What Wikipedia Can’t Tell You About Old School Public Relations – Part Two

part-2

The relationship between PR professionals and journalists is vital to the function of the communications industry.

We sat down with The Agency’s own Arleigh Vasconcellos and her journalist friend Shelley Arnusch, writer and associate editor at Avenue Magazine, for a chat about how public relations and journalism have evolved over the course of their careers.

You can read Part One of the interview here


How has media relations changed compared to when you were first starting out?

A: I guess it depends on the journalist you’re contacting, but on the media relations side I think that email is still my strongest tool. It’s where you can condense a lot of information into one place. I know a lot of people don’t like it and don’t like the attachments, but I still include them, even if they’re not necessarily relevant to the actual pitch. The bulk of what I want to talk about is in the message, but the attachments are there for extra information and saves the journalist time searching for it elsewhere. I search and follow journalists on social media to see what they’re interested in, but I don’t feel comfortable reaching out to them on Twitter or messaging them on LinkedIn. I like to maintain the professional/personal divide, too.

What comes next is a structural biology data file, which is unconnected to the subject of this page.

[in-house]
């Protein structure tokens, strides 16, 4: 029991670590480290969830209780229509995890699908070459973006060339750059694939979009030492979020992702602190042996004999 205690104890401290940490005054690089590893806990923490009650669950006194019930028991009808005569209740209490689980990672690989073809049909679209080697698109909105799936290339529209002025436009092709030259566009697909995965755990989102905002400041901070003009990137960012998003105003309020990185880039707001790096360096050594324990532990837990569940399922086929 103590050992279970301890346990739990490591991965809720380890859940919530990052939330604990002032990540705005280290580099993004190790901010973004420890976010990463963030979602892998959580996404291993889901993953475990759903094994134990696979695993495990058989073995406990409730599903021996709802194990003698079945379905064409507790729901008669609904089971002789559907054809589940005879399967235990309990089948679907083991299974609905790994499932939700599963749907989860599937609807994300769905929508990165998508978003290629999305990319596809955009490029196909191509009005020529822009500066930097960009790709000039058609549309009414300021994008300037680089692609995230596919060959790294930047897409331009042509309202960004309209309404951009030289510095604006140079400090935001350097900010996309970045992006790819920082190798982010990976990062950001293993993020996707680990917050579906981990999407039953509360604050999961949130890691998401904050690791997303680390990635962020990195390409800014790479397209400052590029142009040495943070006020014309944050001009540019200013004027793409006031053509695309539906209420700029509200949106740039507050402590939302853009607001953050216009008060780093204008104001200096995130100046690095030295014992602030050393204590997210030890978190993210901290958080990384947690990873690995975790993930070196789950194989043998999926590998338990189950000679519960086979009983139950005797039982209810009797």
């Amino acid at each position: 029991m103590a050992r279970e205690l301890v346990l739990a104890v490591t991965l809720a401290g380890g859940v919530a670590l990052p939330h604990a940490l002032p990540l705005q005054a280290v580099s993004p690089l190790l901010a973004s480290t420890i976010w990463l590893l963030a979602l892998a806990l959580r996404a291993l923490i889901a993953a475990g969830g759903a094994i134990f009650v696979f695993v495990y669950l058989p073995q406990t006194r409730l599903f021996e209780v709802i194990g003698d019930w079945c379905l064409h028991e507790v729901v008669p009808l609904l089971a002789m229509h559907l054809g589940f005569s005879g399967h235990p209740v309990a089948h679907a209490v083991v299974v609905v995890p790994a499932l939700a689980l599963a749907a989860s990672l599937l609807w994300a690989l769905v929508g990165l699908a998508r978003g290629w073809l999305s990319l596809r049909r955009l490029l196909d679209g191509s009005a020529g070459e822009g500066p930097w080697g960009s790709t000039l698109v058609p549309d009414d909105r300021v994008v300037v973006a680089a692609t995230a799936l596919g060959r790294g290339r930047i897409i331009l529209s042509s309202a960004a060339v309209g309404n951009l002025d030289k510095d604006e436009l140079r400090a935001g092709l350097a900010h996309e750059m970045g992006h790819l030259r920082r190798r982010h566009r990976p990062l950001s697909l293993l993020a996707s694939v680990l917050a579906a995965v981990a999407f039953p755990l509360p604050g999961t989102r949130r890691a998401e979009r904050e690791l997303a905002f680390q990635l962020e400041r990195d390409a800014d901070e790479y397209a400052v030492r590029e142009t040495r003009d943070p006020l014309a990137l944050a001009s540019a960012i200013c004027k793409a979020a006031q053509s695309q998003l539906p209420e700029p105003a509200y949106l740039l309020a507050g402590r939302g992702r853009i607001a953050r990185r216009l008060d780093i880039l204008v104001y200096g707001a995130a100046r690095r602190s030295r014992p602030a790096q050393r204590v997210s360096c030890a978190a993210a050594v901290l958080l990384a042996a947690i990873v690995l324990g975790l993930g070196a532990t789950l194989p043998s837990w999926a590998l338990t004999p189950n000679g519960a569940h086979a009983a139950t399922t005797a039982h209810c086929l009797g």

S: It’s true though. I think when you don’t know someone and you’re reaching out, your first step is to see if they have a professional website and a professional email address. That’s what I do. But there are certain people out there that have established themselves as being active on social media and I think in those cases, it’s okay to reach out to them that way.

A: Yes, totally. We were in a similar situation with Content Saloon, our social media event we hosted back in 2013. We wanted Kelly Oxford to come and speak, so we created a bunch of unique memes based on her interests. We used those to catch her attention on social media. However we also emailed her publisher a formal request to actually invite Kelly to speak. Note that it was through the formal email invite that we made the arrangements to get Kelly to Calgary.

S: It’s interesting what you said about attachments earlier. As someone who is on the receiving end, my pet peeve is when you get incomplete information. I love it when I get the full release and the image I need all in one from a PR, because I don’t have to reach out again asking for a high-res image and photo credit. Put it out there the first time – eliminate that step. Then, if you want to find out if your pitch amounted to anything, follow up.

A: I agree. I’m all about providing a journo with complete information and then following up if I need to.  I think a lot of new PRs get intimidated when they send a pitch and don’t get a reply.  Either your pitch was no good, or the journalist is busy. The industry continues to see cuts, and journalists are being forced to take on more responsibility than ever before.